Safety of Loose Icing

Hello, fellow cookiers! I could really use your help...

 

I made a large batch of cookies, and after outlining and flooding the cookies, the icing never completely set. I can stack them and they're reasonably firm, but they're still a little tacky on top and marshmallowy underneath the top layer of icing. Since other cookies I made set just fine, I think I may have thrown off the meringue powder-sugar-water ratios in that batch of icing, making them not set properly.

 

My question was about the safety of these cookies. Is royal icing like buttercream, where the safety of it is determined by the amount of sugar in the recipe? Could this problem be indicative of a food safety concern? Thank you so much!

Original Post

If you're using meringue powder and not raw egg whites, then there's no potential carrier of salmonella (which is carried in raw, not pasteurized or dehydrated, eggs), but you can still cross-contaminate (introduce bacteria to) any food product if you handle it improperly (i.e., don't wash hands, get something else in it). Products with high concentrations of sugar can suppress bacterial growth but they are never a complete preventative. Proper handling to avoid cross-contamination is always important. In this case, if you handled everything carefully, there's probably not much to worry about.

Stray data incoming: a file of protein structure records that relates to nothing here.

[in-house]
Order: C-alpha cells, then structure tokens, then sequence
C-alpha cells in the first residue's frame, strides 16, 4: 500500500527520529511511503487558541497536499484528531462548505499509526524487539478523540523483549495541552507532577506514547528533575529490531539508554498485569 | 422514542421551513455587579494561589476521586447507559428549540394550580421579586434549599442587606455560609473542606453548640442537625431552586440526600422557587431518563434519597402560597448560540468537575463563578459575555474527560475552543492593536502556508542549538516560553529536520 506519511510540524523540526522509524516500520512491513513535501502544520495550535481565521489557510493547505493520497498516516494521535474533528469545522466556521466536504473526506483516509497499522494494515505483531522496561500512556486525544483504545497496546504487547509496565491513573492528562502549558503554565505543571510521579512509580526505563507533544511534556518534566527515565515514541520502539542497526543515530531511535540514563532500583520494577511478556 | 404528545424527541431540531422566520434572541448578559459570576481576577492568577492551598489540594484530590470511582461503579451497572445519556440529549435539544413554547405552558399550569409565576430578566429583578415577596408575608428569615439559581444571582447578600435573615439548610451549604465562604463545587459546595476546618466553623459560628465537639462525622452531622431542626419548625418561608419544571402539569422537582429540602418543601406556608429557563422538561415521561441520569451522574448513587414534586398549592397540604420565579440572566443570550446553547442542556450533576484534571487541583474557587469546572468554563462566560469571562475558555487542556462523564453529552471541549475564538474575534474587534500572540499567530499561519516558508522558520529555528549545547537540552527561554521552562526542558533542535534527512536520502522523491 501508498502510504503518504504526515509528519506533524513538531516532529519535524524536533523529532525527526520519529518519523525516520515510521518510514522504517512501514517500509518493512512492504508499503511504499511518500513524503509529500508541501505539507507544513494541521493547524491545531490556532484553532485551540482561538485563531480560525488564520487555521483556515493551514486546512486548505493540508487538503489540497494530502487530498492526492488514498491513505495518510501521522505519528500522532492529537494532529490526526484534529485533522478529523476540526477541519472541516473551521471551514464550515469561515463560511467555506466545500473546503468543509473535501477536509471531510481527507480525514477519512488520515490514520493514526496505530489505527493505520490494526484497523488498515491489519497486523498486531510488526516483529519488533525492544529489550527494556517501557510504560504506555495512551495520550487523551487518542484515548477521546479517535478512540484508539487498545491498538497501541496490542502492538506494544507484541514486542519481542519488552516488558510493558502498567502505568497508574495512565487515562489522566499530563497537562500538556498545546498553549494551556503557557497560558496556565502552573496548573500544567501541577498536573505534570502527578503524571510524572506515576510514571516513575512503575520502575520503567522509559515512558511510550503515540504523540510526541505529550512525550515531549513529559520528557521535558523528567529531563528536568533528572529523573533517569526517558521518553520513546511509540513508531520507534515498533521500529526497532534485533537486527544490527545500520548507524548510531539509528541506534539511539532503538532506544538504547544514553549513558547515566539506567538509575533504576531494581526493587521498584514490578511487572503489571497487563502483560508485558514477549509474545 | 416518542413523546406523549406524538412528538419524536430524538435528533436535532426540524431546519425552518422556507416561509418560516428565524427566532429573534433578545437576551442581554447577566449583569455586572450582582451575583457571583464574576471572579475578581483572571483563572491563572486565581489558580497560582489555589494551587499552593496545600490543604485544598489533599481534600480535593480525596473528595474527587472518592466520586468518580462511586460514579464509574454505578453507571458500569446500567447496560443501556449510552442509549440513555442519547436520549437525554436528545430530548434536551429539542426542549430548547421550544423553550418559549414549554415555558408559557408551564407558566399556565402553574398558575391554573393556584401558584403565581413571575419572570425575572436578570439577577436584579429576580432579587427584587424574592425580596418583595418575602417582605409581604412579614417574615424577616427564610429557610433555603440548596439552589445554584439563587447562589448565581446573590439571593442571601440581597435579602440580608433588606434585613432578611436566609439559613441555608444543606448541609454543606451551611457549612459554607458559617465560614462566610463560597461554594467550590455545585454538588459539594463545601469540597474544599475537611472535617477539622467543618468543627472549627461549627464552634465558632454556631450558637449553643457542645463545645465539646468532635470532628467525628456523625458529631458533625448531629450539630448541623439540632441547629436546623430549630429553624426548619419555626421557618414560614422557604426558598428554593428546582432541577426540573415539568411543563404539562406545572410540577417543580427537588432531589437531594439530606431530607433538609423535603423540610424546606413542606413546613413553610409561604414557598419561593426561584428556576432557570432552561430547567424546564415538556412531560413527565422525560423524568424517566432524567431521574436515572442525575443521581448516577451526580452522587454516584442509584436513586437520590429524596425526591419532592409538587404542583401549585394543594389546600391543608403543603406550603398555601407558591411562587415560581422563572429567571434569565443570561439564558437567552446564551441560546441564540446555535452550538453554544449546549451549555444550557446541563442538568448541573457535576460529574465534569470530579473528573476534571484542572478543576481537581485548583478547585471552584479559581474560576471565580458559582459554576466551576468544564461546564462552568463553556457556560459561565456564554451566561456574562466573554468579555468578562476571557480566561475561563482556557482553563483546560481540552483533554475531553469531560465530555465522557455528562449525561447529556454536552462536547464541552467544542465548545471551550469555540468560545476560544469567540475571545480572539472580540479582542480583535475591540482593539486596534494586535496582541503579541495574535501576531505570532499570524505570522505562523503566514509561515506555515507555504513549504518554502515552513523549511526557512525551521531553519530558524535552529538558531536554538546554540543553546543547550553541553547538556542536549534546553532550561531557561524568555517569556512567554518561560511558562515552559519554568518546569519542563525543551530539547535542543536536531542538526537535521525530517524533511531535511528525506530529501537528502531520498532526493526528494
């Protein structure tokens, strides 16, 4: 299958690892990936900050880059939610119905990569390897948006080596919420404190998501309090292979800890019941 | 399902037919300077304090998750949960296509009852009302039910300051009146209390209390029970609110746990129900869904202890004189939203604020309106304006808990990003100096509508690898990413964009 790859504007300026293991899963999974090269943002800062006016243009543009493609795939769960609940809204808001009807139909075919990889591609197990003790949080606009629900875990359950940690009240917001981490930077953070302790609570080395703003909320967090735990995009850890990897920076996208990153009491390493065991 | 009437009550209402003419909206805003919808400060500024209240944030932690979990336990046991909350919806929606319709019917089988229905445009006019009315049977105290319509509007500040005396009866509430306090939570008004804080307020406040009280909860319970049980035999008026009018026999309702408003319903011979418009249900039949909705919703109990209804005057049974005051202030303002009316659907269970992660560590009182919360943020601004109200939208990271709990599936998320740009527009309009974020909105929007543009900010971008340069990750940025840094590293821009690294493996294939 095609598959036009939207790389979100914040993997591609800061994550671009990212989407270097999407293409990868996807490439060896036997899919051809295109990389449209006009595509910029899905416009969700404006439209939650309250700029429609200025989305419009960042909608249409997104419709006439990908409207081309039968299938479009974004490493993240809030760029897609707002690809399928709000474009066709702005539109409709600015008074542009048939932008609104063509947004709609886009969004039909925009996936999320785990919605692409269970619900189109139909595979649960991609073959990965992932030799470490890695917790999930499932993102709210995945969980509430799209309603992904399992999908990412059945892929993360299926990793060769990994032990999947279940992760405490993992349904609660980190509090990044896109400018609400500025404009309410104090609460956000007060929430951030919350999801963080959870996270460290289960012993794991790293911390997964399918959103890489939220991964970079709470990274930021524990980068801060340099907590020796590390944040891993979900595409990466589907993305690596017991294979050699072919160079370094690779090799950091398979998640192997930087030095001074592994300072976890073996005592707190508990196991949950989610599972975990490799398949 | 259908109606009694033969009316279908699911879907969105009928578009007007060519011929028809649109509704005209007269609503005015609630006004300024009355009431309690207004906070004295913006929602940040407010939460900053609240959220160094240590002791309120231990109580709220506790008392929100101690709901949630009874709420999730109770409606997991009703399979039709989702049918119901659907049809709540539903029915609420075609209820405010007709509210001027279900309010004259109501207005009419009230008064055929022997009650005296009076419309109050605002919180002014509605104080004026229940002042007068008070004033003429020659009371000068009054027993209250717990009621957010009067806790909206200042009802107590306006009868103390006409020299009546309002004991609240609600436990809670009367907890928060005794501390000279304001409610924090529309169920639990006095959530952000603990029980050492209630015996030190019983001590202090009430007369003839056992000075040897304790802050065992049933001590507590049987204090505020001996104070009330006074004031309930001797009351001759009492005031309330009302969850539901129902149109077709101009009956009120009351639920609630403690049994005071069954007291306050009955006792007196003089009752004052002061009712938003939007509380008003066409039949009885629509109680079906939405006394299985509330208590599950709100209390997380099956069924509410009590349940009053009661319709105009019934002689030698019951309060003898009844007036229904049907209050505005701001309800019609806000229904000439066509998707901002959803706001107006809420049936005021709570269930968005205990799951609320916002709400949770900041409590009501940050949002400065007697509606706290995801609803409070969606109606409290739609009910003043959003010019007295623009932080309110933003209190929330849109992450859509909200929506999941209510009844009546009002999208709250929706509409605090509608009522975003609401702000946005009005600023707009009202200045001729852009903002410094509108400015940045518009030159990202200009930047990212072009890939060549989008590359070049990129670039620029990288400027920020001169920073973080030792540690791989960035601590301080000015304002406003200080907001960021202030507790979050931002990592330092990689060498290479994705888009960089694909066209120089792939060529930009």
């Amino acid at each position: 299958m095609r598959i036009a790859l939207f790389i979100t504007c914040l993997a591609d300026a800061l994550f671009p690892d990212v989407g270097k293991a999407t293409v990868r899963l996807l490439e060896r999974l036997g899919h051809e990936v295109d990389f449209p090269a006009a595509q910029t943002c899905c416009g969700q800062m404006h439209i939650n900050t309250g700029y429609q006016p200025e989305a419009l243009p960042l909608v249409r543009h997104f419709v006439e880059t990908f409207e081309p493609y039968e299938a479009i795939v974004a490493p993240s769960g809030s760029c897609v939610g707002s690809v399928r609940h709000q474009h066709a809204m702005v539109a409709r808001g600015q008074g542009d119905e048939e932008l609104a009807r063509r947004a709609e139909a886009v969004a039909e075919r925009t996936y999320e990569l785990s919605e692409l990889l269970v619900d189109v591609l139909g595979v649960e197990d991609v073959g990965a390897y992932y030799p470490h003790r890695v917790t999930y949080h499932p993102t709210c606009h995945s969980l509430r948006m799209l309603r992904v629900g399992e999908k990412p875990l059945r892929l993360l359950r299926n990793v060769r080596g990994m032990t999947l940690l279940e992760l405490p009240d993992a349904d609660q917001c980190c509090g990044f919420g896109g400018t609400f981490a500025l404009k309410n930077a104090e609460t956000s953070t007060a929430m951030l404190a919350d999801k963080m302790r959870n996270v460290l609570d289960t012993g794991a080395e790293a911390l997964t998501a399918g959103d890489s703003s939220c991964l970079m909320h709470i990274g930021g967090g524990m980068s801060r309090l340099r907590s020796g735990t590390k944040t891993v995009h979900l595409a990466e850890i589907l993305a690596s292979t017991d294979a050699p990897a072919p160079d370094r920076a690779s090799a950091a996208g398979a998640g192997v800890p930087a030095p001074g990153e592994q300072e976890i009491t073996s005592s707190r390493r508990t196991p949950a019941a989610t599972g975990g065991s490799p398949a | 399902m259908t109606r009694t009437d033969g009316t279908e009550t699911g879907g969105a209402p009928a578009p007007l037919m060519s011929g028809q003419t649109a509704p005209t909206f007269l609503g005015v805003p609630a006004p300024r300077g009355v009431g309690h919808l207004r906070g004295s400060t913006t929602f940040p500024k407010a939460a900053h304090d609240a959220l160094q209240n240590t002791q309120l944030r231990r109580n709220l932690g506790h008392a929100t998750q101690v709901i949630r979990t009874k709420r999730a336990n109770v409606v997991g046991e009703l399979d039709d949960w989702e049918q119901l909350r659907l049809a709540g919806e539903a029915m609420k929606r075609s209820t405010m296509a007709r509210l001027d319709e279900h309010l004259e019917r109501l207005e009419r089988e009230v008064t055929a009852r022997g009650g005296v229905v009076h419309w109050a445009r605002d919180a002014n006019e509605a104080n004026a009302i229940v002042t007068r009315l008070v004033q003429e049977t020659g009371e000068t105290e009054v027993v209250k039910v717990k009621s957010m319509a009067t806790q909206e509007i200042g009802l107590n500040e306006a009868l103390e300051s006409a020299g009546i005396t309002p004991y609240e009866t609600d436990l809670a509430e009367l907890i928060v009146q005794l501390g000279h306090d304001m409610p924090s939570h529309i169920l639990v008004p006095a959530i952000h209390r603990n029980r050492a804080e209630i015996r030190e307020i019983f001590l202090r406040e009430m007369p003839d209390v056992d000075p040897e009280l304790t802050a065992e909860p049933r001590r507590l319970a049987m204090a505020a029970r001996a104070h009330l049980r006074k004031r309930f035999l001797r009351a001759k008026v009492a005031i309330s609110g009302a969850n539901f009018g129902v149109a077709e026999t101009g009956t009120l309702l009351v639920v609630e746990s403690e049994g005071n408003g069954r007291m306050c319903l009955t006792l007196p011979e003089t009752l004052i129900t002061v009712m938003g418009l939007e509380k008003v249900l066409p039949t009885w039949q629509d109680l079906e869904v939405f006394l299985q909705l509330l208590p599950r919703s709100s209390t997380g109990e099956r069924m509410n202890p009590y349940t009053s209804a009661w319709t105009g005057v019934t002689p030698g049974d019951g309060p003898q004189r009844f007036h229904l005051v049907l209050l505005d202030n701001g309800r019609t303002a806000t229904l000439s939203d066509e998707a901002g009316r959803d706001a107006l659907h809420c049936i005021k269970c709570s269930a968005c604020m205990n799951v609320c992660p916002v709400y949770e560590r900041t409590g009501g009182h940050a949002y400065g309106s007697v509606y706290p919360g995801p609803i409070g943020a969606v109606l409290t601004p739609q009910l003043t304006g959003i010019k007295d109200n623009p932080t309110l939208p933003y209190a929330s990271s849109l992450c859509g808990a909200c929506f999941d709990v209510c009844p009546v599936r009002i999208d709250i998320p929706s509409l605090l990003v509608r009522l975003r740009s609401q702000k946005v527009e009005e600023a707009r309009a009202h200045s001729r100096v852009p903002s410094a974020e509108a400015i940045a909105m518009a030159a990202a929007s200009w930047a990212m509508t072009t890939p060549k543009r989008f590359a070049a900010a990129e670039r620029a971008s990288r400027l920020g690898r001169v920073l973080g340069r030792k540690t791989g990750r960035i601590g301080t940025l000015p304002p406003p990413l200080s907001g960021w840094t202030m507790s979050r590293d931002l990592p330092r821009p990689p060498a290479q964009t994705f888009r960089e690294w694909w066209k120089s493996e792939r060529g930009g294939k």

Cookies From Home posted:

Better if you can use raw white egg rather than powder.I agree with admit that sugar products can suppress bacterial growth.It is important to add exact amount of ingredients in your recipe.

Cookie Gifts

This is not accurate if you are talking about the risk of salmonella in whites. Powdered whites are dehydrated, and thus any bacteria in them is potentially killed during this heating process. Powdered whites are generally safer than unpasteurized, raw whites.

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